From the age of 14 until he was called to the army at 18 he was content to remain in the back row cornet section and in retrospect he says this was a wise policy as many promising young players often fail through being promoted before having had a chance to develop naturally.
During the latter part of the war he saw active service and was wounded whilst serving with The Black Watch and did no playing for over 2½ years. Fortunately he was transferred to the Royal Norfolk Regiment soon after the war and spent the remaining year of his army service on tour in Germany as the Solo Cornet of the regimental band.
Willie proudly wearing his Scottish CWS Band uniform in 1948 at Kelvingrove
On his demobilisation in the autumn of 1947 he went into the first cornet section of the Scottish CWS who were in the process of re-organising after the war years. In early 1949 Alex Mortimer was appointed the Musical Director who then appointed Willie Barr as the band’s principal.
Scottish CWS Band 1952 – under the baton of George Hawkins - proudly showing off the Edinburgh Festival Trophy
With the Scottish CWS Band he was a familiar face at the Nationals in London – their highest placing came in 1958 when under the baton of William Crozier playing Edmund Rubbra’s test piece ‘Variations on the Shining River’ off number 16 they were awarded second place behind Foden’s.
Pictured here in October 1958, Sandy auld, Tas Carruthers, Bram Thompson, Willie Barr and Peter wilson listening to a tape recording of the bands last rehearsalbefore travelling to the national championships
Members of the Scottish CWS in 1958 to take part in the National Brass Band Championships . The band was placed second behind the new National Champions Foden's Motor Works Bnd and its conductor Rex Mortimer
Now firmly established as a player of distinction and quickly making a name in solo competitions he was attracting the attention of the foremost English bands of the time.
He was the record winner of the Glasgow and West of Scotland Solo Championship until he stopped entering the event while still in his early 30’s. He won the Scottish Solo Championships in 1948/1949 and was usually top cornet in the initial entry of qualifiers.
Twice during the 1950’s he was invited to take the ‘end chair’ at Black Dyke Mills but because of the more attractive location (Oxford) he chose instead to accept an invitation from Harry Mortimer to join his Morris Motors Band as leader in 1950. He led them to success in several contests and very many broadcasts for over a year before being tempted to return to Scottish CWS with the additional appointment of secretary.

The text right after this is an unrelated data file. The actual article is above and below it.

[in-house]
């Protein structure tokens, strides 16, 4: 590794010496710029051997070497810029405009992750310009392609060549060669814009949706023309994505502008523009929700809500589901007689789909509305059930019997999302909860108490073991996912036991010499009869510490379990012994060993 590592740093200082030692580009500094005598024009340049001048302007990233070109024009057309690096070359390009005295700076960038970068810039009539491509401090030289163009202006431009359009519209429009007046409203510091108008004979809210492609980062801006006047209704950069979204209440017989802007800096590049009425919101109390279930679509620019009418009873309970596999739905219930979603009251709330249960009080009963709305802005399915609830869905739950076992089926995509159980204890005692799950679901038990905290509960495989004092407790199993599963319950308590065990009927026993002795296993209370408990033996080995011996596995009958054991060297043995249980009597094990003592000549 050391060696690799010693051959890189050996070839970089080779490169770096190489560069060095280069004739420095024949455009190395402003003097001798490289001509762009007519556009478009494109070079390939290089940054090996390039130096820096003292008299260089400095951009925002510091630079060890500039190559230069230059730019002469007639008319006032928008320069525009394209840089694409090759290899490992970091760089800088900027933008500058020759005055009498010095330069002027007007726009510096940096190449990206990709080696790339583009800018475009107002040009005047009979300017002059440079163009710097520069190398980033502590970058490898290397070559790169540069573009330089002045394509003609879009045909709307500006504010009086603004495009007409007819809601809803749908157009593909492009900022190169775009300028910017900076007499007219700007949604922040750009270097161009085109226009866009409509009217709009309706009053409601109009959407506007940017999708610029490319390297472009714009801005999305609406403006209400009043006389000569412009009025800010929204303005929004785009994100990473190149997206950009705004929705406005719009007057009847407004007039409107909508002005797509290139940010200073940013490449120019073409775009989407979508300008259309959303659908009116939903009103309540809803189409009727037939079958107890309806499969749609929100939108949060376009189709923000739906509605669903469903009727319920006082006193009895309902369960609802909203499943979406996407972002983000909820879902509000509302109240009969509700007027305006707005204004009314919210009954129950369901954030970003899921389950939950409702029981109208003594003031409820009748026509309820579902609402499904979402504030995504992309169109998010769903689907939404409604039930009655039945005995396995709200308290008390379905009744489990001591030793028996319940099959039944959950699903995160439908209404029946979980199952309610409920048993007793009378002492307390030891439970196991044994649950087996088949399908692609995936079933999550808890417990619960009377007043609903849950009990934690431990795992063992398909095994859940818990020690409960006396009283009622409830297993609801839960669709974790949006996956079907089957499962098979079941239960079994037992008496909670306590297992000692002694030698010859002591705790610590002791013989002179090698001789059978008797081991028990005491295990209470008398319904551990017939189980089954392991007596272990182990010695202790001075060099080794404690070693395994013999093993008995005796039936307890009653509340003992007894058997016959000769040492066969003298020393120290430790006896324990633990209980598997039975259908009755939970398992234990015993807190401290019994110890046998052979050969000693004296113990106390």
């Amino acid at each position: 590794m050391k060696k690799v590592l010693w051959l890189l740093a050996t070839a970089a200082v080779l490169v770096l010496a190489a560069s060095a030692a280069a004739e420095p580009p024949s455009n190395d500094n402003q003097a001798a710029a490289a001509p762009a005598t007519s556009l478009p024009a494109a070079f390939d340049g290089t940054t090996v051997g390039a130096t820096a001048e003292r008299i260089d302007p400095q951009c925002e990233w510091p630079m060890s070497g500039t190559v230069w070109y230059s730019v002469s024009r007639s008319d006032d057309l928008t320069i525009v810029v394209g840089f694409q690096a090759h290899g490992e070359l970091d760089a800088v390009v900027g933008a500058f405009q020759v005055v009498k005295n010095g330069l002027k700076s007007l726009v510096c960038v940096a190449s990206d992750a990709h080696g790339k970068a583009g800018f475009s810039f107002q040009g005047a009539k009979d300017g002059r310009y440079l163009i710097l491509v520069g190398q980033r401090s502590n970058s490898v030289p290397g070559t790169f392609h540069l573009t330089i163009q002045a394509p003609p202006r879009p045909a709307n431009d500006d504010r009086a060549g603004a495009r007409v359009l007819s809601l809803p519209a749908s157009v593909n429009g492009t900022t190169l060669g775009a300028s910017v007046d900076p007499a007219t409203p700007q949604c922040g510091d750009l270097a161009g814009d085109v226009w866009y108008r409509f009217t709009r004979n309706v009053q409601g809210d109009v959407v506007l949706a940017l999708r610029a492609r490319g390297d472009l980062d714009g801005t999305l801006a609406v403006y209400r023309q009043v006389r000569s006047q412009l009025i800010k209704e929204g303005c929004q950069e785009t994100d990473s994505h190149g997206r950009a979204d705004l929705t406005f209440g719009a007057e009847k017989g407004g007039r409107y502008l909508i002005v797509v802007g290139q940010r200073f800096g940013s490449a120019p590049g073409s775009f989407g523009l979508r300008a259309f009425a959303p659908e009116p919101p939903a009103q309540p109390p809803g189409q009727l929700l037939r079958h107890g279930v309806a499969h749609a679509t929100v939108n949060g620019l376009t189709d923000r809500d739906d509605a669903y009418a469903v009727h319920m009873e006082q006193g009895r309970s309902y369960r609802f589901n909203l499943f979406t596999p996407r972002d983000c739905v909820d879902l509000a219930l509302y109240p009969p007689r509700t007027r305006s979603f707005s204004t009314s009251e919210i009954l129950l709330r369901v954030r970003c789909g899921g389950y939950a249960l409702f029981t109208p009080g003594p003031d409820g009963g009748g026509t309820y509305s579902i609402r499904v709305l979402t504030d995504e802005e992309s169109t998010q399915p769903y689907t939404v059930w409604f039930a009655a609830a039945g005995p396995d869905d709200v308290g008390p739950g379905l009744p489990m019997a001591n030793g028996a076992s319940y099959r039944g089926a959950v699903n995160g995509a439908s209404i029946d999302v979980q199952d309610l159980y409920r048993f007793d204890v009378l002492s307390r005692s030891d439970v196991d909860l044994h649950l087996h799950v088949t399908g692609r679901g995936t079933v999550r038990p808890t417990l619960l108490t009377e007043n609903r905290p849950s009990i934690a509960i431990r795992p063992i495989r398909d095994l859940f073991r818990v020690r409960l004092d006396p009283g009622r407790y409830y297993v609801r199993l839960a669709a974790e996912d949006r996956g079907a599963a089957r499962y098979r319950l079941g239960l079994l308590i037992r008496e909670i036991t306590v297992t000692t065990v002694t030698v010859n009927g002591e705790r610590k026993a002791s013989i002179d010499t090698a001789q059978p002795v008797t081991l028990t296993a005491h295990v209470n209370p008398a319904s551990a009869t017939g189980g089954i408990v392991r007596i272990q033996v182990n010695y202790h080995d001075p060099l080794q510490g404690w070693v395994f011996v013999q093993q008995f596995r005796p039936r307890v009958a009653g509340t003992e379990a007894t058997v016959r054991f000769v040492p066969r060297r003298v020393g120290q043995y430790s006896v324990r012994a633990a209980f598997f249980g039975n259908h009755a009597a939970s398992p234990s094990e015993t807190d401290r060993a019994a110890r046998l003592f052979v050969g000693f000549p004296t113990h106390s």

Willie rehearsing with ‘HM’ and the Morris Motors Band 1950
During his spell with Morris he stepped in to deputise for Teddy Gray at Foden’s in London concerts when Teddy went off on honeymoon.
He also featured on the ‘Dear Sir’ radio programme when his playing was mistaken by Harry’s Foden bandsmen for Harry himself. Harry Mortimer announced this to Willie and the Morris players at the next rehearsal expressing the hope that Willie didn’t mind the error. Willie in covering his embarrassment muttered - that it was hardly an insult.
Long after his name had disappeared from the Radio Times and the brass band journals Teddy Gray (former principal cornet at Foden’s and the All Star Concert Band introduced Willie to the solo cornet player of his then band ‘The Royal Doulton Band’ as Willie Barr of Morris Motors and Scottish CWS – “a better player than me”. Willie protested in his embarrassment that he couldn’t agree although he had perhaps broadcast more solos over the years.
Willie rehearses a solo under ‘HM’ and the Morris Motors Band - 1950
I am sure brass band enthusiasts in Scotland will remember many of the former players who shared the stage with Willie over the years and they are not forgotten either. Just as a reminder they included: Gilbert Watt; Jackie Elliott; Walter Nesbitt; James Megahy; Willie Haddow; James McKie; Bram & Charlie Thompson; Roddy Campbell; Willie McPherson; Peter Wilson; Peter Moore; Robert Nairn; James McMillan; Paul Beck; Robert Arnott; Bert Masters; Bert Masson; Willie Robb but to name a few.
Willie was secretary at Scottish CWS for 16 years until he relinquished the position in 1966/67 to take up a position as teacher of brass instruments with the Edinburgh Education Authority.